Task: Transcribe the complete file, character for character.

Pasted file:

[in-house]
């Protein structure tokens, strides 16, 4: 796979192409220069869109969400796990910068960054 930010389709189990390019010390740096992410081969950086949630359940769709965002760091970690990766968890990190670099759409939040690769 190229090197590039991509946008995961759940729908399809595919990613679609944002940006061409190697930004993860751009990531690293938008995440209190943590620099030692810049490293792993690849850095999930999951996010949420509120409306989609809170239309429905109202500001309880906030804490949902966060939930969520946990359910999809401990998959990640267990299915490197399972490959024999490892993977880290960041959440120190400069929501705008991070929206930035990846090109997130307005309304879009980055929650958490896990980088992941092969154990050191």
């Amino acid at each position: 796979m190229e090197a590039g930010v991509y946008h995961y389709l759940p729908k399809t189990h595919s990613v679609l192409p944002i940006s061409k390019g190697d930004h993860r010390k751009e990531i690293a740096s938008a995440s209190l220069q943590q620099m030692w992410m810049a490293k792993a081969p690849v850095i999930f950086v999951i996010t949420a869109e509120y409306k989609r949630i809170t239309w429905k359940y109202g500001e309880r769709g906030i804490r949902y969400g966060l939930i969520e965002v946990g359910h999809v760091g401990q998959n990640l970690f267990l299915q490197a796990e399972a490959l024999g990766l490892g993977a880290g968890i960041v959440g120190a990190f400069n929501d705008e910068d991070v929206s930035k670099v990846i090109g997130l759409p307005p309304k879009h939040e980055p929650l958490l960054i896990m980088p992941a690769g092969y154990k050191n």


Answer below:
[in-house]
């Protein structure tokens, strides 16, 4: 796979192409220069869109969400796990910068960054 930010389709189990390019010390740096992410081969950086949630359940769709965002760091970690990766968890990190670099759409939040690769 190229090197590039991509946008995961759940729908399809595919990613679609944002940006061409190697930004993860751009990531690293938008995440209190943590620099030692810049490293792993690849850095999930999951996010949420509120409306989609809170239309429905109202500001309880906030804490949902966060939930969520946990359910999809401990998959990640267990299915490197399972490959024999490892993977880290960041959440120190400069929501705008991070929206930035990846090109997130307005309304879009980055929650958490896990980088992941092969154990050191």
């Amino acid at each position: 796979m190229e090197a590039g930010v991509y946008h995961y389709l759940p729908k399809t189990h595919s990613v679609l192409p944002i940006s061409k390019g190697d930004h993860r010390k751009e990531i690293a740096s938008a995440s209190l220069q943590q620099m030692w992410m810049a490293k792993a081969p690849v850095i999930f950086v999951i996010t949420a869109e509120y409306k989609r949630i809170t239309w429905k359940y109202g500001e309880r769709g906030i804490r949902y969400g966060l939930i969520e965002v946990g359910h999809v760091g401990q998959n990640l970690f267990l299915q490197a796990e399972a490959l024999g990766l490892g993977a880290g968890i960041v959440g120190a990190f400069n929501d705008e910068d991070v929206s930035k670099v990846i090109g997130l759409p307005p309304k879009h939040e980055p929650l958490l960054i896990m980088p992941a690769g092969y154990k050191n």